Ten years after its introduction, the European Union's embargo on exports of beef from the UK was lifted today (8 March) in a move that the UK's National Beef Association (NBA) told just-food will "break supermarket stranglehold on price".

The ban on the export of UK cattle, beef and beef produce to the EU was introduced in 1996 in response to the high incidence of BSE (bovine spongiform encephalopathy) cases found in the UK at the time.

Markos Kyprianou, commissioner for Health and Consumer Protection, said: "The UK has made great strides in tackling this disease, and has met all of the criteria that were set for the lifting of the beef export ban, in line with scientific and veterinary advice. We must now acknowledge this and resume normal trade in this area."

The Standing Committee on the Food Chain and Animal Health concluded that the UK has fulfilled the conditions under which the ban could be lifted, laid down by the Commission in its TSE Road Map. These stipulations included proof that the UK was following controls set out by EU legislation and that the incidence of mad cow disease had fallen below a certain level.

Under today's agreement, the UK will be allowed to resume exports of all live animals born after 1 August 1996 and meat and meat products produced after 15 June 2005. The UK will have to adjust its legislation for beef-on-the-bone, reducing its current age limit of 30-months for the removal of the vertebral column to 24-months, bringing it inline with other member states.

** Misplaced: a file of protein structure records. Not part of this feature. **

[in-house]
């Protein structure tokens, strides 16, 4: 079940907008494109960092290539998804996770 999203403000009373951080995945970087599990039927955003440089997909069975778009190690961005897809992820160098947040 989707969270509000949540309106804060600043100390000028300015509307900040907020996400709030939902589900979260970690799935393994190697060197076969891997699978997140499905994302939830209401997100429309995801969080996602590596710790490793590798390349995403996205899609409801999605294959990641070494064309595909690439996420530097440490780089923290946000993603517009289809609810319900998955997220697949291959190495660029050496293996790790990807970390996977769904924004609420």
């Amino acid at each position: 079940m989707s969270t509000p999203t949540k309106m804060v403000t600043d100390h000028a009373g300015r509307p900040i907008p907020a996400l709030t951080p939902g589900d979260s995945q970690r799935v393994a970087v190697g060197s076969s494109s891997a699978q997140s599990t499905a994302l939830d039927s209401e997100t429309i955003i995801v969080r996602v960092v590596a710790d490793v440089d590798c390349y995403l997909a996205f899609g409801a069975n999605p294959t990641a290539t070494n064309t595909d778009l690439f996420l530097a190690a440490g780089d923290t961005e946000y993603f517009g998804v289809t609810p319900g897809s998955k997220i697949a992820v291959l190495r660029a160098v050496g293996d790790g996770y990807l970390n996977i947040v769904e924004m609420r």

The resolution will now go to the European Parliament, which is expected to adopt the measures in about six weeks.

Prior to the ban, the trade generated about GBP675m (US$1.173bn) annually. However, cattle producers are predicting more far-reaching consequences than simply opening up new markets.

"What you've had is a beef industry that has been locked into its domestic market for the past ten years," Robert Forster, chief executive of the NBA told just-food. He explained that the lack of competition had allowed supermarkets to keep prices low, resulting in a situation where "beef sold at less than the cost of production."

It is expected that the most immediate commercial reaction will be in the manufacturing beef market. Beef prices are higher in continental Europe than in the UK, with last week's domestic cull cow average of around GBP1.20 dwkg lower than the GBP1.59 in Germany, GBP1.77 in France, and GBP1.66 in the Netherlands.

"As soon as beef from cows born after July 1996 can be exported in sufficient volume UK prices will move closer to those paid elsewhere and everyone offering an export specification animal will benefit," Forster observed.

UK beef processors have also welcomed the opportunity to sell to a larger market. Quality Meat Scotland interim chairman Donald Biggar said: "The announcement signals a new dawn for our industry which has had to operate under the cloud of an effective ban on a fifth of its market for a decade."

Forster confirmed that "the biggest processors were all active exporters and at least three of the big companies have been greasing the wheels for resuming export."